My Day by Eleanor Roosevelt

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NEW YORK, Monday—We had some very interesting discussions yesterday afternoon at the White House on the subject of what the general attitude of the people should be during this war period. I've come to one very clear decision, namely, that all of us—men in the services, and men and women at home, should be drafted and told what is the job we are to do. It seems to me there should be immediately a freezing of prices, of profits and of wages. No one can be frozen without freezing all.

The only way I can see to get the maximum service out of our citizens, is to draft us all and to tell us all where we can be most useful and where our work is needed. So long as we are left to volunteer, we are bound to waste our capacities and to do things which are not necessary.

We are bound, quite thoughtlessly, to waste materials which we have wasted in the past, but which we no longer have a right to waste. I would be relieved beyond measure, and so would many people throughout the nation, if an authority greater than our own personal decision told us where we could be most useful. I realize that in the White House this is a more difficult question with which to cope, than it is outside. In the last war I ran a private home and complied with whatever the government asked of us. We were never sufficiently involved in the last war, either in a military or an economic way, to require much regulation beyond what could be obtained from people of goodwill on a volunteer basis.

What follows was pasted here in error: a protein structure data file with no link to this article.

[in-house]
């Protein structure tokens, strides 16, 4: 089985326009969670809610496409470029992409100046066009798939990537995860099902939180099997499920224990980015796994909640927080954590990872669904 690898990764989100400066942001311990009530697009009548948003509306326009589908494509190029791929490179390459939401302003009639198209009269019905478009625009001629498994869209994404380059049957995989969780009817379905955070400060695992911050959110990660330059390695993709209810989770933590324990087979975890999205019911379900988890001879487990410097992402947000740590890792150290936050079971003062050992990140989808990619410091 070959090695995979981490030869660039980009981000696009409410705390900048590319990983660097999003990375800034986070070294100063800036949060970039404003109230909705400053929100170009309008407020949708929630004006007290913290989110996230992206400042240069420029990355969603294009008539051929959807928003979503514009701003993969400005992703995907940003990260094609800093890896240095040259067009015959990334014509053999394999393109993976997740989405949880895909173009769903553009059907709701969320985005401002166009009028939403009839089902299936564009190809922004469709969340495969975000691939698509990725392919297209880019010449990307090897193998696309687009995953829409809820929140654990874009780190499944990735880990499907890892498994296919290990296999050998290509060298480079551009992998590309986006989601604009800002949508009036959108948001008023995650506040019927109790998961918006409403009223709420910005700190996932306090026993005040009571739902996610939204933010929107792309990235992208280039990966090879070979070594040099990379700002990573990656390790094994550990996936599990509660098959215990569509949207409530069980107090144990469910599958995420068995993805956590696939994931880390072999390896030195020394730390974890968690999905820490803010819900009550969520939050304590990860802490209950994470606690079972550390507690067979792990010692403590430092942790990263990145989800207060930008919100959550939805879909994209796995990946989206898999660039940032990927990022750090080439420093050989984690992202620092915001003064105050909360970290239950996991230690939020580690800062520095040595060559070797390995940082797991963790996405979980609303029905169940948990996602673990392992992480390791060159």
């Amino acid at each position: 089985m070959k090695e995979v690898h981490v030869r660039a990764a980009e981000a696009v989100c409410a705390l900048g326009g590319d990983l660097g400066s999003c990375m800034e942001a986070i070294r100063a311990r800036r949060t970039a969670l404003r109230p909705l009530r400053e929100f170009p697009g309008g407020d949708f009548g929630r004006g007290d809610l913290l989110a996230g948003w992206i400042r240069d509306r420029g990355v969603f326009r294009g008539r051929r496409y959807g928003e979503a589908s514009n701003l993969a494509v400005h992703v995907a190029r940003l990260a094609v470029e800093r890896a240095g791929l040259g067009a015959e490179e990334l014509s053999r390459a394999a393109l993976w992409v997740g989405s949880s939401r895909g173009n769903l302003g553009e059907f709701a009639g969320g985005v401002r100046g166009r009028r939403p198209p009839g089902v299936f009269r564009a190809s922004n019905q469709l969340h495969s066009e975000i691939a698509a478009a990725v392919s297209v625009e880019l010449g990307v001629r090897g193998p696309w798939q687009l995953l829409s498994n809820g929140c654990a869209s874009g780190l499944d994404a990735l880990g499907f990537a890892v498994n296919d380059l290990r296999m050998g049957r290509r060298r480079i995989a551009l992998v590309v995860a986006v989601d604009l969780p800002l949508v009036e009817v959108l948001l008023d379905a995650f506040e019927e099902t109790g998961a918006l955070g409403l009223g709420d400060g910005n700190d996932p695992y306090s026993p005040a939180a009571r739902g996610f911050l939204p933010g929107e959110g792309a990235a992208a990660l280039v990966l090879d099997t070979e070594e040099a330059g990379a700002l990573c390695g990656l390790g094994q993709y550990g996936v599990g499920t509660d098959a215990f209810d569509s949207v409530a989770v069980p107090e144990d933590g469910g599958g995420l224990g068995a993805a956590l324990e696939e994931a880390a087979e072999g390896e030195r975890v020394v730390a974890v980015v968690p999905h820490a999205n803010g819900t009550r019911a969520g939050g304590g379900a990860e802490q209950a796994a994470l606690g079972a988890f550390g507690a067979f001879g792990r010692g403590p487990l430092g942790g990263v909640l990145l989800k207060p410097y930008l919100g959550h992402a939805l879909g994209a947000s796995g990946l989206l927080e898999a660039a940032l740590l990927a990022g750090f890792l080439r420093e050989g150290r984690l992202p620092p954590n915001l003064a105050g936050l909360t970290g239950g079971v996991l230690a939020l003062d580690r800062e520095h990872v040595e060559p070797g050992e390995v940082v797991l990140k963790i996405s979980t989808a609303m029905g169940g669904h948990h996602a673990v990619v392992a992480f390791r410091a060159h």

We are in quite a different situation this time. I personally, am in a different situation in the White House because the President, as head of the nation, requires in his household certain things which would not be necessary in any private house. In private life, however, I should like to feel that I was complying with the wishes and doing the things which those in authority thought should be done.

In talking with someone this morning, I discovered I had not conveyed one point which I think important when I spoke over the air last Sunday. I want to emphasize it in this column—we wish to increase our production of foodstuffs. The large and well-managed, and often absentee-owned, farms in this country are already producing to the maximum.

Our great hope is to increase the production on the small farm. The Farm Security Administration, working with the lowest income farmers, has proved that this can be done through wise advice in management, small loans and assistance in marketing produce. Therefore, I believe it is a good investment to increase the use of Farm Security Administration methods.

E.R.
TMs, AERP, FDRL